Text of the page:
Who would have thought that an individual’s interest in generative AI applications could lead them into a trap?
While artificial intelligence chatbots such as ChatGPT and Google Bard have got people around the world typing enthusiastically into their keyboards to create unique responses, scammers are using this curiosity to deceive people and steal passwords and sensitive data.
Using popular social media platforms such as Facebook, the miscreants are running generative AI application scams by creating fake pages that offer tips, news and enhanced versions of AI services. impersonating renowned AI brands, including ChatGPT, Google Bard, Midjourney, and Jasper, to deceive users into downloading malicious content.
A recent Check Point Research report highlights how scammers are crafting fake Facebook pages with engaging content related to AI brands, luring unsuspecting individuals to like and comment on their posts.
This engagement ensures that the fake content appears on the feeds of the victims’ connections, furthering the spread of the generative AI application scam.
The criminals then offer seemingly enticing services or exclusive content through links, leading users to download malware camouflaged as generative AI applications.
Cyber criminals are getting smarter. They know everyone is interested in generative AI and use Facebook pages and ads to impersonate ChatGPT, Google Bard, Midjourney and Jasper,” said Sergey Shykevich, Threat Intelligence Group Manager, Check Point Research.
“Unfortunately, thousands of people are falling victim to generative AI application scams. They are interacting with the fake pages, which furthers their spread – and even installing malware disguised as free AI tools. We urge everyone to be vigilant in ensuring they are only downloading files from authentic and trusted sites”, Sergey Shykevich added.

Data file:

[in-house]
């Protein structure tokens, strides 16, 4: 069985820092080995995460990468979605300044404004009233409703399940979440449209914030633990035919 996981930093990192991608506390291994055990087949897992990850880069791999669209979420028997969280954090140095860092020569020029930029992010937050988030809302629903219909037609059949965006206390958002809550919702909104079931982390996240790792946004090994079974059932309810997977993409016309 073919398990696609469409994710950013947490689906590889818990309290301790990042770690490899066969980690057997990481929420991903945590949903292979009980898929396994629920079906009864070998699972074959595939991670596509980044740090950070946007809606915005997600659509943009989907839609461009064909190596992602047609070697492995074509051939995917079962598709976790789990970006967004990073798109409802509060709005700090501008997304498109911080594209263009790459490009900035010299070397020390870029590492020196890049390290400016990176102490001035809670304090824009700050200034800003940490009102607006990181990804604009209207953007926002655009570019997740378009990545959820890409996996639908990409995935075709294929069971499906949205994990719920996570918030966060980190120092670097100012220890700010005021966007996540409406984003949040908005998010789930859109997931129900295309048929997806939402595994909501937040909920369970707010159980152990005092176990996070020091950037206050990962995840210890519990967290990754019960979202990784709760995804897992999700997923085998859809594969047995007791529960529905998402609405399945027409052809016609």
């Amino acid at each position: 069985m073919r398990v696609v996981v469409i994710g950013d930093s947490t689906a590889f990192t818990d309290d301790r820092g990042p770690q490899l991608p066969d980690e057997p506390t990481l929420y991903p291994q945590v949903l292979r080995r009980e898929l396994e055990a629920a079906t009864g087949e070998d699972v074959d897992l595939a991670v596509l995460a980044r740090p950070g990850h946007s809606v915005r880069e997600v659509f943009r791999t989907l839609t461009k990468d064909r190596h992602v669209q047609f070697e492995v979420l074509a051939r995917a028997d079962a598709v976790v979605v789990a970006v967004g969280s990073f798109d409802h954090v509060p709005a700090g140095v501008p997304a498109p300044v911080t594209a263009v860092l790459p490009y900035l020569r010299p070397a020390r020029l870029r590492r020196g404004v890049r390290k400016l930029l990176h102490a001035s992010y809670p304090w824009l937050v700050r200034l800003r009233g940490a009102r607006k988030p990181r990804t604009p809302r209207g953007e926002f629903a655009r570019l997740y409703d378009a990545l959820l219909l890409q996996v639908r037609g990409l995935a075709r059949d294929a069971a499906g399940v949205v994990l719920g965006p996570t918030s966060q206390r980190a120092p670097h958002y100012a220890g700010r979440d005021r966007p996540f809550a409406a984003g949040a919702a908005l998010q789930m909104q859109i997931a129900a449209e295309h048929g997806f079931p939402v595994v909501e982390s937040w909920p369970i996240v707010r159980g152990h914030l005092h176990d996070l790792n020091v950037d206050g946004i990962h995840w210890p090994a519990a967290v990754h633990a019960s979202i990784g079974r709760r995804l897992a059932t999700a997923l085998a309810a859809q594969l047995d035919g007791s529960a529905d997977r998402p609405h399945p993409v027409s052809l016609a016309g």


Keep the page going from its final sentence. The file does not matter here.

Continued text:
Generative AI application Scams: Fake ChatGPT, Google Bard, AI tools and Beyond
The malicious malware, once installed, stealthily steals users’ online passwords, crypto wallets, and other sensitive information saved in their browsers.
Shockingly, many users remain oblivious that they have fallen victim to a scam. They passionately discuss AI-related topics in the comments, like and share the posts, unwittingly expanding the reach of free AI tools scams.
The fake pages often claim to offer tips, news, and enhanced versions of popular AI services like Google Bard or ChatGPT, with multiple variations such as Bard New, Bard Chat, GPT-5, G-Bard AI, and others. Some scammers also take advantage of the popularity of other AI services, such as Midjourney, to lure users into their deceitful traps.
The generative AI application scams begin with fraudulent AI Facebook pages that lead users to landing pages that encourage them to download password-protected archive files, supposedly associated with generative AI engines.
Unfortunately, these archives contain nothing but malware, resulting in the theft of sensitive information from the victim’s machine.
The malware utilized in these scams employs various legitimate services like Github, Gofile, and Discord for command and control communication and data exfiltration.